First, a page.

Cut out your pattern pieces and iron them to the fabric with the straight edge marked along the fold. If the fabric is not directional then you may use less fabric if you add a seam along the fold of the back piece instead of putting it on the fold.( this is what i have done in this photo) just add a seam allowance. The empty section will be used for cutting the sleeve. because the freezer paper sticks to the fabric, it can easily be cut with a rotary cutter. 

 Time to sew. I use a cheap serger that I got for about $200.00 and it works great for for what I need but knits don’t have to be served so don’t feel like you HAVE to have one to sew knits. If you are using your regular machine I recommend using the Eloflex thread in the top and in the bobbin so your seams won’t break. 

If you added a back seam, sew that seam first. 
Next sew the shoulder seams. If they are not exactly the same size, do not stretch it. you can trim it. 

Then fit your shoulder in (RST)  If you are using a serger remember not to use pins. I use binding clips to hold things in place instead. Find the center of the sleeve and match it to the shoulder seam. Sew from the shoulder seam to one edge of the sleeve then sew from the shoulder seam to the other side of the sleeve. Repeat for other sleeve.

Match the seam where the side and the sleeve meet. Sew the long sleeve from the bottom edge of the sleeve to the bottom edge of the t-shirt in one long seam. Repeat for the other side.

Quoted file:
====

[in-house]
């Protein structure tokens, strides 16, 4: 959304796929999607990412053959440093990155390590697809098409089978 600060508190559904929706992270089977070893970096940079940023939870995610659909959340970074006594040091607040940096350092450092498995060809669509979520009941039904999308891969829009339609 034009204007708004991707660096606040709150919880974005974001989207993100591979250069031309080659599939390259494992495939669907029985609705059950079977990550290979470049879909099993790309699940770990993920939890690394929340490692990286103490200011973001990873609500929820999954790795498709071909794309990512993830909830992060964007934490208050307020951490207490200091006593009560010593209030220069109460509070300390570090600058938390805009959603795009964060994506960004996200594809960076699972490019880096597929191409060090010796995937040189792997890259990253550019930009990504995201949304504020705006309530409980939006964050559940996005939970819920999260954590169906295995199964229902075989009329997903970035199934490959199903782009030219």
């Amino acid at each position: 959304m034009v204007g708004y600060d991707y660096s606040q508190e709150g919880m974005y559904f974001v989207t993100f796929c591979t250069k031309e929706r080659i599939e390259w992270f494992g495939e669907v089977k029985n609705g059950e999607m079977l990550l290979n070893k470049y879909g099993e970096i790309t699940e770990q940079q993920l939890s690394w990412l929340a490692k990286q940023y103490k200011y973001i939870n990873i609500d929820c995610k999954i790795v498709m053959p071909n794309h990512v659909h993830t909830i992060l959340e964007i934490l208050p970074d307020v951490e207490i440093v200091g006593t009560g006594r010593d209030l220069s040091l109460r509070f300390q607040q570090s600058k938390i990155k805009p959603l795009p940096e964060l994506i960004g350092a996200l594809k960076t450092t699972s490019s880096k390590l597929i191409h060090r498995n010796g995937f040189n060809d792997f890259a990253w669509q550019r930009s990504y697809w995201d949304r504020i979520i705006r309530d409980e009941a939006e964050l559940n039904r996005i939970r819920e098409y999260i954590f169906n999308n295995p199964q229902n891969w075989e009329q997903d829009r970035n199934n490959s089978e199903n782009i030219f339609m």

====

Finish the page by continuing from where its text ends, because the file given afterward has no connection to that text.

The neckline is all that is left. Sew the ends of the neck  band together and match one edge to the center back, RST. Use a clip and find the center of the neck band and match it to the center of the front. You will need to slightly stretch the neck band to make it fit. (This will actually make the neckline lay flat in the end.) 

Serge the edge of  the neck band, sleeves, and the bottom of the t-shirt if you have a serger. 
Top stitch the neck by folding the neck band to the inside. The hems are sewn on your regular machine with Ecoflex in the top and bobbin. I use the regular sewing foot for my machine (not my quilting foot) and I move the needle all the way to the left because this is the size i prefer for my top stitching. With the Eloflex in the top and bobbin I can hem from the "wrong" side and keep my hem the same size (width of my foot). 

 You are done with the exception of branding your work....add your sewing label wherever you desire. My personal favorite spot is along the hem for all to see! shown is a long and a short sleeve version of the same top.

Here are a few other tops I have finished this week 

I leave you with a photo of one of my BFF's in her new top.....clearly she is not happy with it at all! 
Thanks Elizabeth Soukup for letting me use your photo!